Другие материалы рубрики «English»
- Karatkevich asks election authorities to invalidate vote results
Tatsyana Karatkevich on Wednesday formally requested the central election commission to invalidate the results of Belarus' October 6-11 presidential election.
- EU foreign ministers agree to suspend sanctions against Belarus
At their meeting in Luxembourg on Monday, the European Union’s foreign ministers agreed to provisionally suspend the bloc’s restrictive measures against the Belarusian authorities.
- Five-year social and economic development to be adopted at All-Belarusian People’s Assembly
- Lukashenka said to have won with 83.49 percent
- Lukashenka warns of crackdown on further unsanctioned opposition protests
- Karatkevich votes for herself
- Lukashenka promises no shift in economic policy
- Rescuers stage massive exercise at sports center in Minsk
- Revelers in Minsk celebrate end of Butter Week
- Leaders of France, Germany, Russia, Ukraine arrive in Minsk for summit on Ukraine crisis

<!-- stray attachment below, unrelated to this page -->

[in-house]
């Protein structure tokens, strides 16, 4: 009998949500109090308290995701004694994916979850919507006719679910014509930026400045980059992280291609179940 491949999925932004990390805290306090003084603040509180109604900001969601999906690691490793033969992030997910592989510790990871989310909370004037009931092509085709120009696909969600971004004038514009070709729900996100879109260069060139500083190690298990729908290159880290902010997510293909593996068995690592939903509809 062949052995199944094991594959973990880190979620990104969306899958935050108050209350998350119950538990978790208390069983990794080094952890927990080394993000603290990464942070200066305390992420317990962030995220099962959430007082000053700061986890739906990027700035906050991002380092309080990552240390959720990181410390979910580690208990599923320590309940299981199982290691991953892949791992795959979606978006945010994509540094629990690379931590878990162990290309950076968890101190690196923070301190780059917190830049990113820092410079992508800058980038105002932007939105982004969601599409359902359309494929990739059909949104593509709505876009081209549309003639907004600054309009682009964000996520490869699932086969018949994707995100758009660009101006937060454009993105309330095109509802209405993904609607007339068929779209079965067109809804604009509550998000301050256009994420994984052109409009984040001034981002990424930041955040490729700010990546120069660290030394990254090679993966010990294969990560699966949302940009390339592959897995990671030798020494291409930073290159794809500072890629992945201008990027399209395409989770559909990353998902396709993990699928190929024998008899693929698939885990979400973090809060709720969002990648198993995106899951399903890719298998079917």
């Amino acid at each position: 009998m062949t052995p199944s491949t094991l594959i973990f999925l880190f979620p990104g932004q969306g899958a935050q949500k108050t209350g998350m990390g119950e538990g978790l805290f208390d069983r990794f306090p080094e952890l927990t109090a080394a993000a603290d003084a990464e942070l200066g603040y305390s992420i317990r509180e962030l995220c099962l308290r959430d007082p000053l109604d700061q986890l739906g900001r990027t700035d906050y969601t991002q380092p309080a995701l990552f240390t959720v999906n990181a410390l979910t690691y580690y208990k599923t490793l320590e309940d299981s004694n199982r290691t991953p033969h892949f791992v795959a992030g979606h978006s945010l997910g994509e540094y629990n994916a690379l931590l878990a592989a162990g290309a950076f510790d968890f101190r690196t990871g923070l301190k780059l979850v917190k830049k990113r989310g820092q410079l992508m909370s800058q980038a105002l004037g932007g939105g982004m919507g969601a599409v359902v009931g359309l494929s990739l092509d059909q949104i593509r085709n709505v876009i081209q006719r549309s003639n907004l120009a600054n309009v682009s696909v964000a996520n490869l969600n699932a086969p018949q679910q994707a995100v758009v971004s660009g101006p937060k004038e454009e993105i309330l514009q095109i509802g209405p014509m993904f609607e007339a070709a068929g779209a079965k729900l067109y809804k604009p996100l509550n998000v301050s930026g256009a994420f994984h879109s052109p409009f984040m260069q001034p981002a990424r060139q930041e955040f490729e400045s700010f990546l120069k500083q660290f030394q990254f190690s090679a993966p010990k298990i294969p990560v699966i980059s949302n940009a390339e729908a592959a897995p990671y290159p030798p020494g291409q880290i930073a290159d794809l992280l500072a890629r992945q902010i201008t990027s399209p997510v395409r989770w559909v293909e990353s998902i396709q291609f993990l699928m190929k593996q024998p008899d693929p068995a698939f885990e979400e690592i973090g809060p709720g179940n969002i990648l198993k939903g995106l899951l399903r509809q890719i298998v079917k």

- United Kingdom’s Visa Application Center in Minsk moves into permanent office
- Minsk residents paying tribute to victims of Charlie Hebdo massacre in Paris
Thirteen books to be removed from stores over extremist content
Thirteen books printed and distributed by Khrystsiyanskaya Initsyyatyva (Christian Initiative), a Minsk-based publishing company which was once co-owned by the Russian Orthodox Church, are to be removed from stores over extremist content.
In an interview with BelaPAN, Pavel Radzivonaw, a departmental chief at the Prosecutor General’s Office, said that the authorities planned to remove the books from all sources available to the reader. “All information about ZAO Khrystsiyanskaya Initsyyatyva is now being generalized and studied for the further legal assessment of the activity of this company,” he said.
Minsk’s Savetski District Court ruled in December 2008 that the books foment ethnic and religious hatred and contain calls for violence. Experts described the books as anti-Semitic and portraying Judaism negatively.
Uladzimir Chartovich, director general of the controversial company, filed an appeal, but the Minsk City Court upheld the ruling on February 26.
The company was founded in the late 1990s with a view to "satisfying Orthodox communities' demand for religious service and educational literature."
In 2006, the Minsk diocese of the Russian Orthodox Church in Belarus ended its partnership with the company and demanded that it stop using Orthodox symbols and language.